Wrong Place at the Wrong Time: 7 People Shot, 1 Killed in 4 Separate Shootings Over Simple Mistakes

A string of four unrelated shootings made national news this week after seven people were shot and one killed for making innocent mistakes and essentially being in the wrong place at the wrong time.


A string of four unrelated shootings made national news this week after seven people were shot and one killed for making innocent mistakes and essentially being in the wrong place at the wrong time.

  • Kansas City teenager Ralph Yarl mistook the home of Andrew Lester for a nearby residence with a similar address where he was supposed to pick up his younger siblings.
  • According to prosecutors, the 16-year-old Yarl did not exchange any words with the 84-year-old Lester before the man fired two shots through his glass door and struck Yarl in the head and the arm before reportedly telling Yarl, “Don’t come around here.”
  • Lester has been charged with first-degree assault and armed criminal action and could face a maximum sentence of life in prison for shooting Yarl. The teenager is recovering at home after the violent attack.
  • In upstate New York, a homeowner fatally wounded Kaylin Gillis, a 20-year-old woman college student, after she accidentally turned into his driveway while looking for a friend’s home along a dark country road. Kevin Monahan, 65, opened fire on the vehicle as it was pulling out even after none of the occupants exited the vehicle or made any sort of a threat towards him.
  • Monahan was “uncooperative with the investigation and refused to exit his residence to speak with police” and has been charged with second-degree murder for the fatal shooting.
  • Northeast of Austin, Texas, two cheerleaders were shot at a carpool pickup at a grocery store after they mistakenly got into the wrong car. One girl, 18-year-old Payton Washington, was seriously injured and hospitalized. The other girl, Heather Roth, was treated at the scene.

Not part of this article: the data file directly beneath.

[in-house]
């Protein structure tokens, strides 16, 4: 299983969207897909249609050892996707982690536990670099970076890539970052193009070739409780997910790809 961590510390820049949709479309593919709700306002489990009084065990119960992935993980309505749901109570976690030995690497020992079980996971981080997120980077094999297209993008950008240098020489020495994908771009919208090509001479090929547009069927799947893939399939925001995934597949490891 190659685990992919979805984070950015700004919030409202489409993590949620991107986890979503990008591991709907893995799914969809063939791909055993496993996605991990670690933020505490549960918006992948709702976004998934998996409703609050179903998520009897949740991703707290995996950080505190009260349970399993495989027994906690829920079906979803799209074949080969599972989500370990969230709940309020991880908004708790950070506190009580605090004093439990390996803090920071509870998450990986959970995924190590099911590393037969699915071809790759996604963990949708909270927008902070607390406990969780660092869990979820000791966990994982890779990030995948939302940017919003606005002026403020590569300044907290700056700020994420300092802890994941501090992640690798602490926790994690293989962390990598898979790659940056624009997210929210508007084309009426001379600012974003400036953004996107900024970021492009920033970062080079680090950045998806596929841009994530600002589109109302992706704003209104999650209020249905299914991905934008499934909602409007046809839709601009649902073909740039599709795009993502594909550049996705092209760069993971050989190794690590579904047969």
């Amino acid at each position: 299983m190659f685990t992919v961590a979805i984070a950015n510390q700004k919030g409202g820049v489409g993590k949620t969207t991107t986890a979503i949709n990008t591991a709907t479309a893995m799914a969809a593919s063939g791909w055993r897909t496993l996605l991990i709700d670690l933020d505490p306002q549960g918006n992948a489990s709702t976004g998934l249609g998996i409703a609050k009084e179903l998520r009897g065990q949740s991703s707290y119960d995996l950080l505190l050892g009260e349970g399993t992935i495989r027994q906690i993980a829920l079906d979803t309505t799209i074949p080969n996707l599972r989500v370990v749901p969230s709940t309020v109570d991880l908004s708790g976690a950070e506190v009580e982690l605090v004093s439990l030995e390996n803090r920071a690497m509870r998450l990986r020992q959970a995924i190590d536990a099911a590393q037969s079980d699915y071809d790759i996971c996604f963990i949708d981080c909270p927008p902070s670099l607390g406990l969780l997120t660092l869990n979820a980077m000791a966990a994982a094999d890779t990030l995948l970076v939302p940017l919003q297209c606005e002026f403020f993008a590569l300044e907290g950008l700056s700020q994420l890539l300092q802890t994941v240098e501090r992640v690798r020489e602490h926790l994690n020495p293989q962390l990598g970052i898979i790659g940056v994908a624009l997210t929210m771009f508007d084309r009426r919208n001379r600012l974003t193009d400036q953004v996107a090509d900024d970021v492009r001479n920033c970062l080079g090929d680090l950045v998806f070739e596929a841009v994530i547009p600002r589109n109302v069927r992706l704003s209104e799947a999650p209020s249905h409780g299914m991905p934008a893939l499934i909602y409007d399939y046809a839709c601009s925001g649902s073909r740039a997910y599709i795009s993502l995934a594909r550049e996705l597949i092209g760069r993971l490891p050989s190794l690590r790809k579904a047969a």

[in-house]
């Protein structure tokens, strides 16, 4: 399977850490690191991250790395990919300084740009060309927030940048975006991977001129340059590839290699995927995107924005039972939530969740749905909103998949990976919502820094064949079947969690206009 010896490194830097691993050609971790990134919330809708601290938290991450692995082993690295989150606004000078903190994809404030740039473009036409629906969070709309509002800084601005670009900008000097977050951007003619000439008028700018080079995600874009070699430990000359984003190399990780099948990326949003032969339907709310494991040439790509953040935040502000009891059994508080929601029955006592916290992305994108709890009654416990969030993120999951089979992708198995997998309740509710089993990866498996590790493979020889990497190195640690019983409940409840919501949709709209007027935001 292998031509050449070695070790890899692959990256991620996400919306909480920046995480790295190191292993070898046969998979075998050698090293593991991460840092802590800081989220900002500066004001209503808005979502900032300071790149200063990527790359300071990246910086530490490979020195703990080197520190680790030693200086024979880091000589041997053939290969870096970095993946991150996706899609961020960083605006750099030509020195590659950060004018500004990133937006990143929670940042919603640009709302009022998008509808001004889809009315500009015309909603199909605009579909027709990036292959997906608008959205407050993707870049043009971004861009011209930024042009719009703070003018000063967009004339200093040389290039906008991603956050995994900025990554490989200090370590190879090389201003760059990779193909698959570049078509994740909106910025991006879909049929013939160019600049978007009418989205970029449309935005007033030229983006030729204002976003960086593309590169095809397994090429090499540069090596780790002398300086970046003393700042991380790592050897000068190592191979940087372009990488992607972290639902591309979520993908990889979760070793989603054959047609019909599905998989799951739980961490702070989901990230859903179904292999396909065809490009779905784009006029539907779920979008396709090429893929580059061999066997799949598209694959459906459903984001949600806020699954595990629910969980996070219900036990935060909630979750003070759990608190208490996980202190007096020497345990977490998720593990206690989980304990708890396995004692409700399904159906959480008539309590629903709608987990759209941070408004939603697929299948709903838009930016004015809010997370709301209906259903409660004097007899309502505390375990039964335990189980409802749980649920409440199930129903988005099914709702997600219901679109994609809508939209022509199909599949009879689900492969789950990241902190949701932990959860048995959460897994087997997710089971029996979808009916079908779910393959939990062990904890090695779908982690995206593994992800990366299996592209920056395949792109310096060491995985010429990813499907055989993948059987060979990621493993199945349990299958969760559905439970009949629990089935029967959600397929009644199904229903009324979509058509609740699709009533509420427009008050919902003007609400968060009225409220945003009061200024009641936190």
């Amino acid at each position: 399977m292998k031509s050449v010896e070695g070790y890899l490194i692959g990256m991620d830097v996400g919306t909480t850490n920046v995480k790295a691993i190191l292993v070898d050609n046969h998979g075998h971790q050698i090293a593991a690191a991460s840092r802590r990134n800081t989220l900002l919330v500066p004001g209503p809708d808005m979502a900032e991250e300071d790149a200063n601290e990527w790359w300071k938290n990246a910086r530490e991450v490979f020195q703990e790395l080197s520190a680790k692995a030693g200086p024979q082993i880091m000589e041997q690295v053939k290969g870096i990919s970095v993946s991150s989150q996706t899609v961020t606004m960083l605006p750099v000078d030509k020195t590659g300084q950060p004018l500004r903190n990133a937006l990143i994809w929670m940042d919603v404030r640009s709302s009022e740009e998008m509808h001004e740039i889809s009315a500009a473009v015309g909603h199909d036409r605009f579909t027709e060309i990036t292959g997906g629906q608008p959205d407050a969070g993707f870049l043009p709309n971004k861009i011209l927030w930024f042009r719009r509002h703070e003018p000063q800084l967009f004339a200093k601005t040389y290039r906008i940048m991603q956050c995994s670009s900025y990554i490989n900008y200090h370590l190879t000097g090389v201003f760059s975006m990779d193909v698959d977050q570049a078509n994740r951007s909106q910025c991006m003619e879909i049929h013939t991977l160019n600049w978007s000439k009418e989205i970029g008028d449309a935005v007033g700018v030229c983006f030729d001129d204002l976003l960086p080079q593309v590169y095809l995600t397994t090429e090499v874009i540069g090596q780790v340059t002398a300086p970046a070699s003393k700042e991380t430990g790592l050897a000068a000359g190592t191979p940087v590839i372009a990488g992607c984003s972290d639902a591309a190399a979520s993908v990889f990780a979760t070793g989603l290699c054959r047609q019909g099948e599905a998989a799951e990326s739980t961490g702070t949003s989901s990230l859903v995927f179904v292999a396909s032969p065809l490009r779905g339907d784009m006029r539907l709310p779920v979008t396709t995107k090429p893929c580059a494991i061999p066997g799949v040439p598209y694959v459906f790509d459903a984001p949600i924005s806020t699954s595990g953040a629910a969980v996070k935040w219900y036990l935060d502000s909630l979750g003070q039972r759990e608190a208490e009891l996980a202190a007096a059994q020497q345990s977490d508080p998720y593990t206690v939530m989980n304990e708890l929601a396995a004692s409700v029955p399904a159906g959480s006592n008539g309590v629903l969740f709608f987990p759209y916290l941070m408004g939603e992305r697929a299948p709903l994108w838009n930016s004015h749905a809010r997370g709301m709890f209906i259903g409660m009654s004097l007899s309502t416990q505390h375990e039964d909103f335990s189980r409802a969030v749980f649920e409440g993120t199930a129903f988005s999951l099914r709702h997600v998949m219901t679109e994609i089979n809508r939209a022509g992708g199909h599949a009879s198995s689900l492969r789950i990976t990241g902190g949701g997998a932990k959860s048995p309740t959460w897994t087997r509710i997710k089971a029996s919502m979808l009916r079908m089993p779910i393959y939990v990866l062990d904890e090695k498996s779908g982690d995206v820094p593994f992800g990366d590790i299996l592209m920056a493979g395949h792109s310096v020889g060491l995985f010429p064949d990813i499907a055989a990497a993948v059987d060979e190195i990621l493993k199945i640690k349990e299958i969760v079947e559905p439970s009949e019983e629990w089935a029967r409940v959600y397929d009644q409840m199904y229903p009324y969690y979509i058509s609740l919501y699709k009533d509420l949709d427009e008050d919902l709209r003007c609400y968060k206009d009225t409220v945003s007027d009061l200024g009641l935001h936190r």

• Police charged Pedro Tello Rodriguez Jr., 25, with “deadly conduct,” a felony that carries a maximum penalty of 10 years in prison.
  • And in Gastonia, North Carolina, a man is accused of shooting a six-year-old girl and her parents after a basketball rolled into his yard. The child, Kinsley White, was shot in the cheek and required stitches, and her mother Ashley Hilderbrand was grazed, but her father, William White, was critically injured and remains hospitalized in Charlotte.
  • Robert Singletary, 24, turned himself in to Florida authorities after a two-day manhunt and will be charged with two counts of assault with a deadly weapon with intent to kill and one count for possession of a firearm by a felon.

reporting from the left side of the aisle


  • The New York Times uncovered new details about the shooting of Kaylin Gillis, including that the police officers themselves turned down the wrong driveway when trying to respond to the shooting, an indicator of how difficult the area is to navigate. Acquaintances described the shooter as having a “righteous” attitude and having an “intimidating” manner.
  • The grandson of Lester, the elderly man who shot Yarl, spoke out against his grandfather in an interview with CNN. Klint Ludwig said his family “stands with Ralph Yarl” and said his grandfather was into “weird, random, racist things.”
  • NBC News argued the string of shootings “have deepened a gnawing sense that no place is truly safe — not even the front porch of an ordinary house on an ordinary street in suburban Kansas City.” To some observers, “the shootings point to a more fundamental sickness in American life: the toxic brew of paranoia, distrust and suspicion that poisons so many of our day-to-day interactions — and sometimes leads to bloodshed.”



  • Fox News noted Singletary, the North Carolina shooter, is expected to appear in court on Friday after shooting and wounding three people and shooting at a fourth person for the crime of a basketball accidentally rolling into his yard.
  • The ex-wife of Lester, the man who shot Yarl, said he was prone to violence and that his decision to shoot Yarl “doesn’t surprise her,” according to the New York Post. “I was always scared of him. It doesn’t surprise me what happened,” Mary Clayton said in an interview.
  • National Review’s Michael Brendan Dougherty characterized the White House decision to invite Yarl to the White House while legal proceedings are ongoing as using “crime as an extension of politics.” The Yarl invite “gives the sense of prejudging an ongoing case. This comes after weeks in which the White House seemed to suggest that transgender people were the real and primary victims of the Nashville shooting committed by a transgender person and targeting children and staff at a Christian school.

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© Dominic Moore, 2023